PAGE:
2018 Toyota C-HR (Courtesy of Toyota) (Courtesy of Toyota/Courtesy of Toyota)

You must insert an ignition key to start this one, which tells you something about its price range in a vehicle age where push-button ignition is commonplace.

It is inexpensive by today’s standards, certainly less costly than the popular Toyota RAV-4 compact sport-utility vehicle.

Toyota’s marketers call this one a “sport-utility vehicle,” which is more of a marketing term than anything else.

The C-HR XLE, a new Toyota product for 2018, looks and feels more like a small station wagon, whimsically designed by grade-school students given its loopy yet angular exterior sculpture and availability in two-tone body colors (radiant green mica with ice-white roof in the model used for this column) generally shunned by other vehicle manufacturers.

The interior is washable — a work of recyclable, diamond-embossed, plasticlike door panels and fabric-covered seats. It is great for car owners with messy young children, or for adults who never have learned to tidy up their living spaces.

It is not a vehicle designed to impress folks who have been driving for 10 or 20 years, or who have long held a desire to sit behind the steering wheel of something with dual exhaust pipes and loud exhaust notes.

It is an odd small wagon for people with normal driving expectations, who intend to obey all posted speed limits and respect the authorized officials who enforce them.

Equipment includes a 2.0-liter, gasoline-powered, four-cylinder engine (144 horsepower, 139 pound-feet of torque) linked to an automatic, continuously variable transmission — an automatic transmission that seamlessly sends power to the drive wheels via the use of pulleys instead of fixed gears.

The advantage of CVT models is that they tend to save fuel. But many drivers complain that they lack driving feel and are less than robust in climbing hills.

The C-HR XLE does embrace modernity in the base XLE model and even more so in the top XLE Premium trim level. There is an auto-dimming rearview mirror with integrated backup camera display, advanced electronic safety features (e.g., lane-departure alert), and automatic high beams — largely thanks to the Toyota Safety Sense package, highly recommended by this column.

Like most Toyota products, the 2018 C-HR XLE is well-made, bereft of any obvious fit-and-finish faults. Whether it will attain the popularity of the RAV-4 remains to be seen. This one deliberately is aimed at a younger, less-affluent buyer, although Toyota’s marketers are loath to put it that way. They use more exciting language. To wit: “Revolutionary style meets rebellious spirit.”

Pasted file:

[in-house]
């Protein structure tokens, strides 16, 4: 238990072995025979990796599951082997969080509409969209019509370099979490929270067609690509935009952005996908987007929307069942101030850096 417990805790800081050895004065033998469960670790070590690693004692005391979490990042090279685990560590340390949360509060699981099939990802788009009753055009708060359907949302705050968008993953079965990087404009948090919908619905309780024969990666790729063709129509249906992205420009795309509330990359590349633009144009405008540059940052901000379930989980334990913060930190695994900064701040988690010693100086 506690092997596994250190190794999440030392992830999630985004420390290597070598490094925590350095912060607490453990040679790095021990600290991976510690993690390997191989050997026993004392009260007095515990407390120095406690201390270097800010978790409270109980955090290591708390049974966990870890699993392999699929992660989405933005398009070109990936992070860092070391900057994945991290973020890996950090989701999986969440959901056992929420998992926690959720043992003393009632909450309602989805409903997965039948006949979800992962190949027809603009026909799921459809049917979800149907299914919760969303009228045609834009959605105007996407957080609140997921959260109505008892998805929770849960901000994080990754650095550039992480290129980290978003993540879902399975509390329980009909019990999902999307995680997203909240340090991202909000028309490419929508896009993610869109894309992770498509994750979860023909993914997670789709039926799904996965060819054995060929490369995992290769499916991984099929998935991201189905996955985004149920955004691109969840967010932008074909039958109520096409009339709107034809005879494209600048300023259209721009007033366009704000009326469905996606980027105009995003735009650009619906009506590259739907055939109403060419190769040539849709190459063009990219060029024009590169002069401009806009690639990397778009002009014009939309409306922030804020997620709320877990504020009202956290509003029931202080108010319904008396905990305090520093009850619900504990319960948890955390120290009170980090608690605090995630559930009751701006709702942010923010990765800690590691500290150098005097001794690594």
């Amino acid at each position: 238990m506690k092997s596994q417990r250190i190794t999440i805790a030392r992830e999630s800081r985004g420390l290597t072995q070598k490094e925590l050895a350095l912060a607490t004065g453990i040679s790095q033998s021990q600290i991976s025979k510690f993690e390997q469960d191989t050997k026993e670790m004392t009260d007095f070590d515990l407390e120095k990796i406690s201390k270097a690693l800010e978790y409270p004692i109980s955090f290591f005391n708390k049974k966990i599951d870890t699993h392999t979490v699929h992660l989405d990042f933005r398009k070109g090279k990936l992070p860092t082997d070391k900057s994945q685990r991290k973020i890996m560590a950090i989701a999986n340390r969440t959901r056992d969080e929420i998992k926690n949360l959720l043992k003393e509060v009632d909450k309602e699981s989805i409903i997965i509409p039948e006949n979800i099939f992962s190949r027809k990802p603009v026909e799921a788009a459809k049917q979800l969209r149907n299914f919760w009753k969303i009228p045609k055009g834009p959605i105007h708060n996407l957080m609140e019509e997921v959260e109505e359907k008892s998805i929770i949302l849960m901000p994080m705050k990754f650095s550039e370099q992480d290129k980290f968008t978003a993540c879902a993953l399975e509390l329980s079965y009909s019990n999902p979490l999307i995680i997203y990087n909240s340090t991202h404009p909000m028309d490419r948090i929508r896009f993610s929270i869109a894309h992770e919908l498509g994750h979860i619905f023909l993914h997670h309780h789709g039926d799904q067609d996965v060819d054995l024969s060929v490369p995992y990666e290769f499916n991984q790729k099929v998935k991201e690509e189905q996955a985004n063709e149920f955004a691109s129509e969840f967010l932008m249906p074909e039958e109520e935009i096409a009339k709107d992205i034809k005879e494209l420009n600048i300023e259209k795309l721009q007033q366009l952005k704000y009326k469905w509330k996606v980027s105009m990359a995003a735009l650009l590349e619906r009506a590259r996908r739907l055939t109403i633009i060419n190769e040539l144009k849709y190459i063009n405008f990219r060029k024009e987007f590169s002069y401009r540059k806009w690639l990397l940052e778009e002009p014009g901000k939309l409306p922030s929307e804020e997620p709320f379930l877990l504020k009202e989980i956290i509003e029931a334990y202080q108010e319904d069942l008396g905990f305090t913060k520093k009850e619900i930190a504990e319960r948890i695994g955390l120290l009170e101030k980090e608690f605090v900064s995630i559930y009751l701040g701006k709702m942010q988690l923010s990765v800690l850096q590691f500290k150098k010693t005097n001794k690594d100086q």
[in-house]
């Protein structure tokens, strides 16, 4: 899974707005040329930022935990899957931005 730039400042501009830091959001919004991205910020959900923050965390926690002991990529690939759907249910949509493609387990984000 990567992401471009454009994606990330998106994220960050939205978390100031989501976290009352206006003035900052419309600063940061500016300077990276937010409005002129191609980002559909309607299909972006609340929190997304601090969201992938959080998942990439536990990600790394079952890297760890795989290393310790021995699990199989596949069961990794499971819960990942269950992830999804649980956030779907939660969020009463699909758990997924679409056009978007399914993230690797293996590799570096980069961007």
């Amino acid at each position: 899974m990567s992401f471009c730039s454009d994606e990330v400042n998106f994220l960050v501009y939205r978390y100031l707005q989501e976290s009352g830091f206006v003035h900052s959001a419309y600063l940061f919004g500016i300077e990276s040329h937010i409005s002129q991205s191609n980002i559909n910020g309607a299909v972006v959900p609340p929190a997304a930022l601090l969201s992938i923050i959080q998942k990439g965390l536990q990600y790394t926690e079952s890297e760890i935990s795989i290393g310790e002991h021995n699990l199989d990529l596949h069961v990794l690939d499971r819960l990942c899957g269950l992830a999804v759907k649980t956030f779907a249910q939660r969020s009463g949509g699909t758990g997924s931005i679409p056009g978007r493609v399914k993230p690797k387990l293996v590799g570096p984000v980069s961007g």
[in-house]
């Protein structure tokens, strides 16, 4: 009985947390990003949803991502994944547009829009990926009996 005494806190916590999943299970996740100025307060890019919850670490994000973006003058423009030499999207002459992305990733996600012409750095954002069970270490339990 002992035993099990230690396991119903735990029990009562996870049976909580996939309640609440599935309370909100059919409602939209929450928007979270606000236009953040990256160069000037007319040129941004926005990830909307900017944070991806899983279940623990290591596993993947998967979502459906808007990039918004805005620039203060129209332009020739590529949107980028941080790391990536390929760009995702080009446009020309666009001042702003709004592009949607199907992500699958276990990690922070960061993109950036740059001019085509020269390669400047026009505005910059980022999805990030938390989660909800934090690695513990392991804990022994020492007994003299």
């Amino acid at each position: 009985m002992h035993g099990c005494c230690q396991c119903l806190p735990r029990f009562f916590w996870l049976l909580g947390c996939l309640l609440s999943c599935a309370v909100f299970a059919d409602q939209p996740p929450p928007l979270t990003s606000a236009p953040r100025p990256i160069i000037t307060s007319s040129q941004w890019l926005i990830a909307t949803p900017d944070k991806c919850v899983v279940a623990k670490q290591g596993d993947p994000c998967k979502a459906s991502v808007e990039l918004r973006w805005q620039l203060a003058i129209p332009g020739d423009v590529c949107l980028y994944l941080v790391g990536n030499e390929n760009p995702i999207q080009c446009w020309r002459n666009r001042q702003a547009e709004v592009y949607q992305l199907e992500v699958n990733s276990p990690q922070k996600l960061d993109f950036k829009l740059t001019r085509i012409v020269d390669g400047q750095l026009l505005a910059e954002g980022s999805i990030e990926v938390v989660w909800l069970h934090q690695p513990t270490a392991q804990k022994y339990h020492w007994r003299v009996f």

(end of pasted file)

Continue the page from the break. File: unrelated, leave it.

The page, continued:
Hmm. Here’s hoping Toyota’s “rebels” have as much willingness and enthusiasm to part with their money as buyers of the rival Nissan Rogue.

Nuts & Bolts
Toyota C-HR XLE

Bottom line: The C-HR XLE is a well-made starter vehicle, designed to have an appeal to young buyers similar to that of the Nissan Rogue.

Ride, acceleration and handling: It is acceptable in all areas of on-road performance.

Head-turning quotient: I doubt that it will appeal to older adults. It’s not meant to.

Body style/layout: The C-HR is a compact, front-wheel-drive wagon/sport-utility vehicle with two large front side doors and two smaller side doors in the rear with hidden door latches. It has a rear hatch and is available in XLE Premium trim.

Engine/transmission: It comes with a 2.0-liter, inline, four-cylinder 16-valve gasoline engine with variable valve timing. The engine is linked to a continuously variable automatic transmission.

Capacities: Seating is for five people. Cargo capacity is 19 cubic feet with all seats up and 36.4 cubic feet with middle seats lowered. Fuel capacity is 13.2 gallons of gasoline. Regular grade is okay.

Real-world mileage: We — my wife, Mary Anne, and I — averaged 28 miles per gallon in highway driving carrying no cargo.

Safety: Standard equipment includes four-wheel disc brakes, ventilated front and solid rear; four-wheel anti-lock braking system; emergency braking assistance; blind-spot and lane-departure warning accident avoidance systems; lane-departure warning; pre-collision safety; stability and traction control; and side and head air bags.

Pricing: The 2018 C-HR XLE starts at $23,723, about $24,523 with an estimated $800 delivery charge. The C-HR XLE Premium starts at $25,922, about $26,722 with delivery charge. Toyota dealers say they are willing to bargain. Hint: Washington area Toyota dealers with remodeled store fronts are offering “welcoming” attractive pricing to new buyers.